Background / General description:
THE WORLD BANK
Established in 1944, the WBG is one of the world’s largest sources of funding and knowledge for development solutions. In fiscal year 2014, the WBG committed $65.6 billion in loans, grants, equity investments and guarantees to its members and private businesses, of which $22.2 billion was concessional finance to its poorest members. It is governed by 188 member countries and delivers services out of 120 offices with nearly 15,000 staff located globally.
The WBG consists of five specialized institutions: the International Bank for Reconstruction and Development (IBRD), the International Development Association (IDA), the International Finance Corporation (IFC), the Multilateral Investment Guarantee Agency (MIGA), and the International Centre for the Settlement of Investment Disputes (ICSID). IBRD and IDA are commonly known as the World Bank, which is organized into six client-facing Regional Vice-Presidencies, several corporate functions, and – as of July 1, 2014 – has introduced fourteen Global Practices (GPs) as well as five Cross-Cutting Solution Areas (CCSAs) to bring best-in-class knowledge and solutions to regional and country clients.
GLOBAL PRACTICES & CROSS-CUTTING SOLUTIONS AREAS
The 14 GPs are: Agriculture; Education; Energy and Extractives; Environment and Natural Resources; Finance and Markets; Governance; Health, Nutrition and Population; Macroeconomics and Fiscal Management; Poverty; Social Protection and Labor; Social, Urban, Rural and Resilience; Trade and Competitiveness; Transport and ICT; and Water. The 5 CCSAs are: Climate Change; Fragility, Conflict and Violence; Gender; Jobs; and Public-Private Partnerships. The new operating model is part of a broader internal reform aimed at delivering the best of the World Bank Group to our clients, so that together we can achieve the twin goals of (1) ending extreme poverty by 2030, and (2) promote shared prosperity for the bottom 40% of the population in every developing country.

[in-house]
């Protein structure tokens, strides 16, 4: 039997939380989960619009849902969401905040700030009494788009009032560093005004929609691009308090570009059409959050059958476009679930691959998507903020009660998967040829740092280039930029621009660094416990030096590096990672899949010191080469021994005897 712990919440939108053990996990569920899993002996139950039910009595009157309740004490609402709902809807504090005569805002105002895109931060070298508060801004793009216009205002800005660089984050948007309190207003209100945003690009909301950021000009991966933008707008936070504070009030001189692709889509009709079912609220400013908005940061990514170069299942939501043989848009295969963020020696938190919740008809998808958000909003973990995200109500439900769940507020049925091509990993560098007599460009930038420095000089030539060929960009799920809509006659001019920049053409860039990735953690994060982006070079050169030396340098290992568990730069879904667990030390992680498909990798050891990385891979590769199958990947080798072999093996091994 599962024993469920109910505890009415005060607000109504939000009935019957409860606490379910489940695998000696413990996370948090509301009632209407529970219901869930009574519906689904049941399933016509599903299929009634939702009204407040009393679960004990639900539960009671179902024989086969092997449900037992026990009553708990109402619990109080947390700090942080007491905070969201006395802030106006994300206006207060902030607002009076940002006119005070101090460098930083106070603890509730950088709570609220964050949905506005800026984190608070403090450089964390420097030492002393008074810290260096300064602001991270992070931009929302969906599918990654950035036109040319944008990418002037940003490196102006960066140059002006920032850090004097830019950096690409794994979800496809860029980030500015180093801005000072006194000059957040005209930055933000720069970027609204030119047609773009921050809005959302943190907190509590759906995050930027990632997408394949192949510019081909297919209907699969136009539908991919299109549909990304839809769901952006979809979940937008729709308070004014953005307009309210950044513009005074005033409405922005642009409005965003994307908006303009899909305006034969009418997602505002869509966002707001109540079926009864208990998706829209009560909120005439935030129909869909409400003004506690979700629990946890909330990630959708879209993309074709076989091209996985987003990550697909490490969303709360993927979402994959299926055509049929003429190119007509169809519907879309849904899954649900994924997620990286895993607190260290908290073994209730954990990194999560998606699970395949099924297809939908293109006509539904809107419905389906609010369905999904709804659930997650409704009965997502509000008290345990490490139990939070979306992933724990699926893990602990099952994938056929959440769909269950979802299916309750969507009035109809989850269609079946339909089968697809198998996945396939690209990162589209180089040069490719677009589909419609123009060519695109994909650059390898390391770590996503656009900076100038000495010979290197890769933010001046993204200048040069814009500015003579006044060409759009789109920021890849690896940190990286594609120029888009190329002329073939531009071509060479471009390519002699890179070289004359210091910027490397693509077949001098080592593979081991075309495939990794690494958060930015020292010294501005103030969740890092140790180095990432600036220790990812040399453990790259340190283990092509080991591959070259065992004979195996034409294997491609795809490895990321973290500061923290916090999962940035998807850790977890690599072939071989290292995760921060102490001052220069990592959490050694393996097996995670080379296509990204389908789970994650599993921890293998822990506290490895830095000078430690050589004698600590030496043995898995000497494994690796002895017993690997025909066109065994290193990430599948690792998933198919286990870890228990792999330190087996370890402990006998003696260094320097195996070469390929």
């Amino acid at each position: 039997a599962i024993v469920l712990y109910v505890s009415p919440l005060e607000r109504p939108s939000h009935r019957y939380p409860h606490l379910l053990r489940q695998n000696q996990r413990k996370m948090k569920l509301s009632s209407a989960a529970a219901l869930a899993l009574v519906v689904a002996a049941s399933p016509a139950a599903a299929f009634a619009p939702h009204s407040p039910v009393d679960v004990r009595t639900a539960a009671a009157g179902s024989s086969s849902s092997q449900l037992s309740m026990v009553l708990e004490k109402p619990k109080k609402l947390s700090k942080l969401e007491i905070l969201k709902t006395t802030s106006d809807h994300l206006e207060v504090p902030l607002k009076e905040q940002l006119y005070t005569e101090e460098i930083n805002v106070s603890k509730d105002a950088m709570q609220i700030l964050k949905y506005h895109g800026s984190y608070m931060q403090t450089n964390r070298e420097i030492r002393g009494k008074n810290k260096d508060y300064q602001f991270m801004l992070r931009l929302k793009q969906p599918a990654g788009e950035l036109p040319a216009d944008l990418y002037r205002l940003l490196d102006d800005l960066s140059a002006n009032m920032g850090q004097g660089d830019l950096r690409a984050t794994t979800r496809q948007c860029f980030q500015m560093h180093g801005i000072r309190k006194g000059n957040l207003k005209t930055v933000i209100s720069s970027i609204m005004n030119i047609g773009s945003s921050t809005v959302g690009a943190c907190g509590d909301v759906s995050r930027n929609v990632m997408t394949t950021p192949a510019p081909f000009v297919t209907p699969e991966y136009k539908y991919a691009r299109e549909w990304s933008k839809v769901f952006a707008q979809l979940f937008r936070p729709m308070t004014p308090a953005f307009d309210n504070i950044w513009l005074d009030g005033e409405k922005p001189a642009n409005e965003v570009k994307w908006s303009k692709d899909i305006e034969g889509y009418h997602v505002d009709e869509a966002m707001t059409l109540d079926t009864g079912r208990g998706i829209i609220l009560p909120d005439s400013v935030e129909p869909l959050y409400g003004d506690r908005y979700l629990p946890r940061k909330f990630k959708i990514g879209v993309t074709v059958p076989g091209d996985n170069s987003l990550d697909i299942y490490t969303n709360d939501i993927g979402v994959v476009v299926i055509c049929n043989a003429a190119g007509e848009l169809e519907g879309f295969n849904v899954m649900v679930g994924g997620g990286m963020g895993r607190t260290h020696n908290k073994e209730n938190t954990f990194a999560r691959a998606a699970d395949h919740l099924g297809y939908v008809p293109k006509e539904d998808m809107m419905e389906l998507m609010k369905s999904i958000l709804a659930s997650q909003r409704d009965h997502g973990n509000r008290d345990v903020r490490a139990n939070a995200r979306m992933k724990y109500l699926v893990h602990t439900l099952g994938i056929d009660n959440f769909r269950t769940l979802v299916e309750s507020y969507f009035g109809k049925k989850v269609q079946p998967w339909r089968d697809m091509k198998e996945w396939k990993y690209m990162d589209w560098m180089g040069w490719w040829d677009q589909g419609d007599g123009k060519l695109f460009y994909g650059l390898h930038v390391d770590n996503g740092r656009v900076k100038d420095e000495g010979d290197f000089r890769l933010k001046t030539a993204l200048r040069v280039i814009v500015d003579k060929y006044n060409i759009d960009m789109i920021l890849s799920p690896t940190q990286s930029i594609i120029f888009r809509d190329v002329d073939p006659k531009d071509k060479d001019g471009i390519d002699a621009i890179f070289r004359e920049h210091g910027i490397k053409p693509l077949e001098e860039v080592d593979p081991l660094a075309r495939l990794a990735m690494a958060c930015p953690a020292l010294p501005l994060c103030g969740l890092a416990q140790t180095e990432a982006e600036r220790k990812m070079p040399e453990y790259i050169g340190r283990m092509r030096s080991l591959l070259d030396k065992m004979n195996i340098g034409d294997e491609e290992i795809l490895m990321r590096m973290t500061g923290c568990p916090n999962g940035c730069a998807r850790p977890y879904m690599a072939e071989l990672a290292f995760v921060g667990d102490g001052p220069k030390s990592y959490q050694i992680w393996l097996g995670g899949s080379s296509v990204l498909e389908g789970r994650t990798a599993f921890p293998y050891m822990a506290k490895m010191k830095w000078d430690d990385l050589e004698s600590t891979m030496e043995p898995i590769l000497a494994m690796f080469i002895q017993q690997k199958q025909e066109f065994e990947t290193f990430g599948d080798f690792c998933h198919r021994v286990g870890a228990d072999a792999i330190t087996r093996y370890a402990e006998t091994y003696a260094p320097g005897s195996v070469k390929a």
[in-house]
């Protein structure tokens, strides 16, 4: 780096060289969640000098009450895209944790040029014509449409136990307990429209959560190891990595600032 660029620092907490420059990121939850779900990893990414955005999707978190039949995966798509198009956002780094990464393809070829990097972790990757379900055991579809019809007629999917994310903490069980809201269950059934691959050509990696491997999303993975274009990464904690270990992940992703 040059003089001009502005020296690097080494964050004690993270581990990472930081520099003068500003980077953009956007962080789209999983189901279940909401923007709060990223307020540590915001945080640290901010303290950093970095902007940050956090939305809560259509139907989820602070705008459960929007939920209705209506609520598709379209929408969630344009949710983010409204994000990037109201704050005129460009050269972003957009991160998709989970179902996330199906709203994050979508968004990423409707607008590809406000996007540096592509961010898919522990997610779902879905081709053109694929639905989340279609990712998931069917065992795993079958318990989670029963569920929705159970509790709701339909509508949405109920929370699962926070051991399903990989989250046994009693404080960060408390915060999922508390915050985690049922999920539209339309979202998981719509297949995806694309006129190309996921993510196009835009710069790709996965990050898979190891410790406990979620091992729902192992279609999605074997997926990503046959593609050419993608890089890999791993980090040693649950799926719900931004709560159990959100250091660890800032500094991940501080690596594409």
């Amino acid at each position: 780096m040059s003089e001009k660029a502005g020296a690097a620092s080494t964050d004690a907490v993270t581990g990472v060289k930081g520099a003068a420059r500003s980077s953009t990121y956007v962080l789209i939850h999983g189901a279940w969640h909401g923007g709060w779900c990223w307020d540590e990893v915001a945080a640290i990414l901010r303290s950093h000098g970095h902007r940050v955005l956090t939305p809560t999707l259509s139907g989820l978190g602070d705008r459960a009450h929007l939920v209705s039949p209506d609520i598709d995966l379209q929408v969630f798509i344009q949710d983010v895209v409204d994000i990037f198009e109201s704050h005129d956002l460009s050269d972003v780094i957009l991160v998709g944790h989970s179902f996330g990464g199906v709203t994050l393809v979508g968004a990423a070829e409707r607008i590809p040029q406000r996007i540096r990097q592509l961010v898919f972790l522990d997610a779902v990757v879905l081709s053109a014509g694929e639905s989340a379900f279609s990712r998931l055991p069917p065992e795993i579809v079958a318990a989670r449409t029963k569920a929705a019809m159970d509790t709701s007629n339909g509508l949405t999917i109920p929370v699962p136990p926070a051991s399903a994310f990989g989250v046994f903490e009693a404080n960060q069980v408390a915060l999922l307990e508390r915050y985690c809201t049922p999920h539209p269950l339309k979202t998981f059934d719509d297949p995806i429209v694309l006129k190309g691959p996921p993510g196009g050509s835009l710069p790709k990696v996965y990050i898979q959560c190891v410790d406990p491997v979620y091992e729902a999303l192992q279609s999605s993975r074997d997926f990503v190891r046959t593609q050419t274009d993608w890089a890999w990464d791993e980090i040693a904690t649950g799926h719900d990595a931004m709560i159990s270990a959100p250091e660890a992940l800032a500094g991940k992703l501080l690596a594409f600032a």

THE “SOCIAL, URBAN, RURAL AND RESILIENCE” (SURR) GLOBAL PRACTICE
Urbanization is occurring at an unprecedented pace. Cities generate 80% of global GDP and are key to job creation and the pursuit of shared prosperity. Yet one billion city residents live in slums today, and by 2030 one billion new migrants will arrive in cities. This concentration of people and assets will exacerbate risk exposure to adverse natural events and climate change, which affects the poor disproportionately. The absence of secure land tenure underpins deprivation and is a major source of conflict in the urban and rural space. One and a half billion people live in countries affected by repeated cycles of violence. In the absence of services, participative planning and responsive institutions, these trends will result in increased poverty, social exclusion, vulnerability and violence. Finally, avoiding a 4-degree warmer world requires drastically reducing the carbon footprint of cities.